Soldier uses disability compensation to launch eco-friendly business

 

Stories from the Front, Ukraine, War in the Donbas

After losing both legs at the front, Oleksandr Chalapchy invested all his disability compensation in an eco-friendly business that he launched a few months ago. He opened a factory producing biofuel made from straw and sunflower waste in Ulyanivka, Kirovograd Oblast.

 “I don’t like feeling sorry for myself or asking for handouts. At the hospital, while others lay in bed, I raced along the corridors in my wheelchair. When the war started, I worked as a volunteer, but when I saw my former students on the front lines, I went to the recruitment office and signed up. I used to work as a lecturer at a technical college where I taught welding. I was mobilized and joined the 34th Kirovohrad Battalion. In late September, I was severely wounded in the village of Leninske. Of course, I was hospitalized, but didn’t lie in bed very long… soon I was up and about, moving around in my wheelchair.”

Oleksandr was sent to Austria for rehabilitation where he spent a lot of time reading and communicating with the local Ukrainian diaspora.

“I read that this small country ensures much of its heating needs through eco-friendly fuel. It interested me. When I returned home, I began implementing the idea into practice. I got 300,000 UAH in disability compensation that I used to purchase a pressing machine. I made the dryer myself and saved 100,000 UAH. I knew how to do this as I’d worked as a welder and made boilers before the war.”

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Oleksandr makes pellets that are in no way inferior to coal. He believes they are more cost-effective and ecological than other fuels:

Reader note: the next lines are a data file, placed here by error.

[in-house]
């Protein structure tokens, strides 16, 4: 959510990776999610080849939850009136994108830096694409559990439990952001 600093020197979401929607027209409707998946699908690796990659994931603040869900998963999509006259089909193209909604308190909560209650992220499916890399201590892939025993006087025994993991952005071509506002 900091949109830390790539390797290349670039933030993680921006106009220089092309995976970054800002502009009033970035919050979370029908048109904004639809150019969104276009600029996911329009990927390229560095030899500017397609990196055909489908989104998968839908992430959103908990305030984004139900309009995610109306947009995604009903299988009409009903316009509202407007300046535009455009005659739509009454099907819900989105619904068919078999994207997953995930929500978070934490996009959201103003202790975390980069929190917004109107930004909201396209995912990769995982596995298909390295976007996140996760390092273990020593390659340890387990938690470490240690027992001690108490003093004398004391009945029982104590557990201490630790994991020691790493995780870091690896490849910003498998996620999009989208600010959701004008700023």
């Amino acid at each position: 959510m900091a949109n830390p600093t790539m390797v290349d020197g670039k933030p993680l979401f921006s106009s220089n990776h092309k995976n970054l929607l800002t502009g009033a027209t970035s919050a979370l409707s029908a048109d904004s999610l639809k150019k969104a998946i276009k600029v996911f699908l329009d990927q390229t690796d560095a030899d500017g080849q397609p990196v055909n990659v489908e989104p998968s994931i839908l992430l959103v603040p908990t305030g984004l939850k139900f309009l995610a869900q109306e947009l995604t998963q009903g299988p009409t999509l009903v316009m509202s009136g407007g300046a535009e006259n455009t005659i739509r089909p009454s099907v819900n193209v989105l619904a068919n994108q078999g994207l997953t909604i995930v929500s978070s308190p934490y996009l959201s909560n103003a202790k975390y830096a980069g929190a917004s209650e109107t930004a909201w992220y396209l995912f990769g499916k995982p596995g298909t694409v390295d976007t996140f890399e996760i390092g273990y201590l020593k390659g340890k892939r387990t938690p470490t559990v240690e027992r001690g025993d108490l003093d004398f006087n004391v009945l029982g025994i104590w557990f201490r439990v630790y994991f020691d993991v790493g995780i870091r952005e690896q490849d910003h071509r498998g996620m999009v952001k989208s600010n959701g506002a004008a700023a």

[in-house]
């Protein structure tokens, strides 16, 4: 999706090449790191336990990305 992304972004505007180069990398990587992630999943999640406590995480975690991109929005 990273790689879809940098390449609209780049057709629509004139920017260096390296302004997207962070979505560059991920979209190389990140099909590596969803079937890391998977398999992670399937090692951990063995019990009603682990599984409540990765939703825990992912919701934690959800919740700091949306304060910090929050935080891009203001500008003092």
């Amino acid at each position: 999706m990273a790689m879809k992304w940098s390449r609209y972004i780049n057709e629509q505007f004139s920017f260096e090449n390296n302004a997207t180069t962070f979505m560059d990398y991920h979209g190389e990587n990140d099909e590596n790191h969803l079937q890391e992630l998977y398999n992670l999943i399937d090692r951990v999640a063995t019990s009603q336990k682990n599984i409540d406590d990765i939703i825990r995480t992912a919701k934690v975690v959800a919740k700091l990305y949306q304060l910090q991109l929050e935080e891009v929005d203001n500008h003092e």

“You have to pay 4,000 UAH for a ton of coal, a truckload of firewood costs about 4,500 UAH, but a ton of my pellets is only 1,800 UAH. We produce about six tons of biofuel per week. I’ve just signed a contract with the local hospital to supply them with our product.”

When information on Oleksandr’s project appeared in social networks, many people offered help and advice to the young entrepreneur. For example, one man wrote that he was ready to create a free website for Oleksandr’s company.

Oleksandr does not expect a lot of business in the near future, and thinks that the first year will be difficult because people are suspicious and know very little about pressed pellets.

“Well, I’ve started something and I want to continue helping my country. I have three people working with me. This is just the beginning. I’d like my company to grow and reach a certain commercial importance at the regional level. I don’t want us to be constantly dependent on Russia.”

Our hero claims that he did not need to get into business. But, he hopes his experience will inspire other disabled soldiers.

“I can go back to what I did before… welding and making boilers. But, I want to show our soldiers that life goes on and they can help change our country.”

 “At the hospital, there were many young guys who had lost a leg, and they believed that their life was finished. One fellow even jumped from the window, but fortunately he survived. I don’t even have my knees anymore! It would be much easier to move around if I did, but I won’t give up! I started walking as soon as I stood up on my prosthetic limbs for the first time. I’m not used to complaining and don’t want other Ukrainian guys to give up. After all, we have to rebuild our country.”

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Translated by: Christine Chraibi
Source: znaj.ua

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